Sermon given at Matins on Sunday 17th February 2013
17 February 2013 at 10:00 am
The Reverend Dr Robert Reiss, Canon in Residence
In the three matins addresses I have this month I am looking at a best-selling book published fifty years ago next month, Honest to God, written by the then Bishop of Woolwich, John Robinson. It caused something of a storm when it first appeared, and a fortnight ago in an address that is on the Abbey web-site I looked at some of the reasons for that in what the book said about God, and also why the book, and indeed later, Robinson himself, were important to me personally. Today I want to think about what he said in that book about belief in Jesus.
He thought a great deal of belief about Jesus in the then contemporary church overemphasised the divine nature to the detriment of the human nature, as though Jesus was not really a man but fundamentally God dressed up to look like a man. It was, thought Robinson, as though he came from outside and was not really one of us. Yet he pointed out that in fact the church officially has always asserted that whatever else Jesus might have been he was fully a man. That is wholly orthodox belief.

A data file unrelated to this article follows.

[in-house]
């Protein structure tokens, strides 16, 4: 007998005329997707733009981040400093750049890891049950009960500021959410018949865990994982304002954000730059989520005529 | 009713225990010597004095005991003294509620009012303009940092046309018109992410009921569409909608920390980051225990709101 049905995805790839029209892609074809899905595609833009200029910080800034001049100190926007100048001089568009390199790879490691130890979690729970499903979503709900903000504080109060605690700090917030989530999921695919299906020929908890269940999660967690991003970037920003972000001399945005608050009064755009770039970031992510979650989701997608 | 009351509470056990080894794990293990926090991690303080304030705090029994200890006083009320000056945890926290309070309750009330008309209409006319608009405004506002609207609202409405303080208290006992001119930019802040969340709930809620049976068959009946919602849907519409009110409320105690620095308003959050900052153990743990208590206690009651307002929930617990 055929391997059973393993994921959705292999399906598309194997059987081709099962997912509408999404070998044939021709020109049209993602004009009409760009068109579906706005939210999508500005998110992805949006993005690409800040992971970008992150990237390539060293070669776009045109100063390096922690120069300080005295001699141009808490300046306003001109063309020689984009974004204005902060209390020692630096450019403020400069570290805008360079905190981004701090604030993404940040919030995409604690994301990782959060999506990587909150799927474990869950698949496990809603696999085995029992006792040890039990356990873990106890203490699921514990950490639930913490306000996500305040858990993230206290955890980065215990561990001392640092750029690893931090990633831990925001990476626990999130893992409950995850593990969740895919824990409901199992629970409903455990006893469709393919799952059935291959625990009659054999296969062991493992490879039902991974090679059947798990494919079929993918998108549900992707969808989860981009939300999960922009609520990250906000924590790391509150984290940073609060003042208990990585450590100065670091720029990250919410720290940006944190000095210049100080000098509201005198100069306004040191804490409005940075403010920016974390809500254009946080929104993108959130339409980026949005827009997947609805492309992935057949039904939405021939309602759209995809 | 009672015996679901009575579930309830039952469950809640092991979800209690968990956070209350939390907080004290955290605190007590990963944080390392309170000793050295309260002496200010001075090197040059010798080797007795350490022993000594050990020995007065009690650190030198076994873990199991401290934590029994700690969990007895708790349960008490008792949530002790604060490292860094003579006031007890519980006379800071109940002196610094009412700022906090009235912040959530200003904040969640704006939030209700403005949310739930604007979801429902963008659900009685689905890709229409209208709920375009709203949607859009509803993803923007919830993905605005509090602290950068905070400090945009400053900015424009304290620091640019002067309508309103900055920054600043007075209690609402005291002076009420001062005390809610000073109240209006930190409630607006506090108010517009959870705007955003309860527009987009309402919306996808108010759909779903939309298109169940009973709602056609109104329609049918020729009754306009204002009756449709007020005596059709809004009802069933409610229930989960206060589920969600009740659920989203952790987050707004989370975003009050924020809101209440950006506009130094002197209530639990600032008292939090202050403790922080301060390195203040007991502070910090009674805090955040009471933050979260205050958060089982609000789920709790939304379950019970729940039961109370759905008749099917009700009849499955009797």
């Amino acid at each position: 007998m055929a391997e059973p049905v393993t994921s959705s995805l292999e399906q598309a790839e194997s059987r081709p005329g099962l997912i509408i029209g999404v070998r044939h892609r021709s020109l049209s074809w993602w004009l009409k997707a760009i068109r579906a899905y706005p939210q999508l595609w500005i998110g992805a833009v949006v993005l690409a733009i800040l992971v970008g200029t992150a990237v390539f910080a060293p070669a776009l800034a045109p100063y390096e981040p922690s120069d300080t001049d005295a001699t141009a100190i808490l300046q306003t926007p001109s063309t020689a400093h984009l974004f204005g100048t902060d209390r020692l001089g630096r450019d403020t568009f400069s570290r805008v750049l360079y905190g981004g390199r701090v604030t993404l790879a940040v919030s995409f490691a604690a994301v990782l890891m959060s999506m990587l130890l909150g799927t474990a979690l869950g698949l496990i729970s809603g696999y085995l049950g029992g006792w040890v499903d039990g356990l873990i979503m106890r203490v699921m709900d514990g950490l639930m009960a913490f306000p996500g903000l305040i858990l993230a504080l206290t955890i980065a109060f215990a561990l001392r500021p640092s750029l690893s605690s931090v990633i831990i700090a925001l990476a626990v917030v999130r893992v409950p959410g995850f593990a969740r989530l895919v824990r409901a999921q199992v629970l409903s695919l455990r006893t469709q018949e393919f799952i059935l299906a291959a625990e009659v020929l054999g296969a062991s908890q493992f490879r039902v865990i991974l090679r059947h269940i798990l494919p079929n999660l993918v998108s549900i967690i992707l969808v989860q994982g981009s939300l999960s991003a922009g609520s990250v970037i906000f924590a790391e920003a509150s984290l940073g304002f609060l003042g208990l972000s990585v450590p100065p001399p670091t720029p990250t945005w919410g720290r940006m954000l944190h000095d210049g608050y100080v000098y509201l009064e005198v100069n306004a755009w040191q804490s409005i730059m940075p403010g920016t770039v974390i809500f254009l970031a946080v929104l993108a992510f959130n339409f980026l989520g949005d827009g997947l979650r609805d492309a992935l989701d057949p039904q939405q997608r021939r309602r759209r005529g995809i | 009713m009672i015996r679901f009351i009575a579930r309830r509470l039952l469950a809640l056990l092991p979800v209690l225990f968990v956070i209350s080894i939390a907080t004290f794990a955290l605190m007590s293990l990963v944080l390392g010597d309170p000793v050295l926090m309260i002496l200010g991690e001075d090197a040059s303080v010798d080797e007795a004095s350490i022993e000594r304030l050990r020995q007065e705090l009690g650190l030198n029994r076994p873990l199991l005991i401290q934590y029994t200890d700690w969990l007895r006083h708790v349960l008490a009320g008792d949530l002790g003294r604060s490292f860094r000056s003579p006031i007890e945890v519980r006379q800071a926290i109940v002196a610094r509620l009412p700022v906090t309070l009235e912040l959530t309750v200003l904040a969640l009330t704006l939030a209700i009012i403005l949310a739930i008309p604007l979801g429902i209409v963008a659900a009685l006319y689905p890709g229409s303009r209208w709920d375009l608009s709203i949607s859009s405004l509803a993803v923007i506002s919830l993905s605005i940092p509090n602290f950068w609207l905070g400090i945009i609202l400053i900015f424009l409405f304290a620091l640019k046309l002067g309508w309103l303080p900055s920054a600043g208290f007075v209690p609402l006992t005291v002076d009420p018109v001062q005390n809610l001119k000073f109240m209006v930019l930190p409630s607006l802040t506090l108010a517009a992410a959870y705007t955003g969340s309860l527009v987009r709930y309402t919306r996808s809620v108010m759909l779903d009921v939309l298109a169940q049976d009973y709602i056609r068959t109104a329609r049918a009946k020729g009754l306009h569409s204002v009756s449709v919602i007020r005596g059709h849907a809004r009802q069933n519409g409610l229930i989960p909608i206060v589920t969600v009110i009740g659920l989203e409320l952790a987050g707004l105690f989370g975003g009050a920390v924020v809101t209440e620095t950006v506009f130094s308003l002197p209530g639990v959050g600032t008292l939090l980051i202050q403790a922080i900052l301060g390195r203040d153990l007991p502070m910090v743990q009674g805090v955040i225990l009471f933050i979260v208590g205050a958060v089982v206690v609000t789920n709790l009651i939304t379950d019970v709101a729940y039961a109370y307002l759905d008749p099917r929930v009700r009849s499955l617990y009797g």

Robinson wanted to take that as his starting point in thinking about Jesus, and to do so in what he described as a non-supernaturalist way. He was sceptical not about the reality of God, but about a conception of God that saw him as some sort of supernatural being over and above the world. As far as Robinson was concerned, God was rather the Ground of our Being, that Ultimate Reality that underlies all that is. And he believed it was that rather than some supernatural being that Jesus revealed. Jesus, he held, was so transparent to that ultimate ground of his being that was God that he showed us what God was like.
Yet Robinson realised that there was one argument used widely in some sections of the church which made that problematical. It was when some asserted that Jesus claimed he was God, and if so he must have been either mad, or bad, or what he said he was. Yet Robinson, in common in must be said with many academic New Testament scholars at that time, questioned the premise that the human Jesus ever claimed to be God just like that. The early church sometimes almost seemed to say that, and later in the church, that claim was certainly made, but from the evidence of the gospels whether Jesus himself ever put it like that Robinson believed was far more doubtful.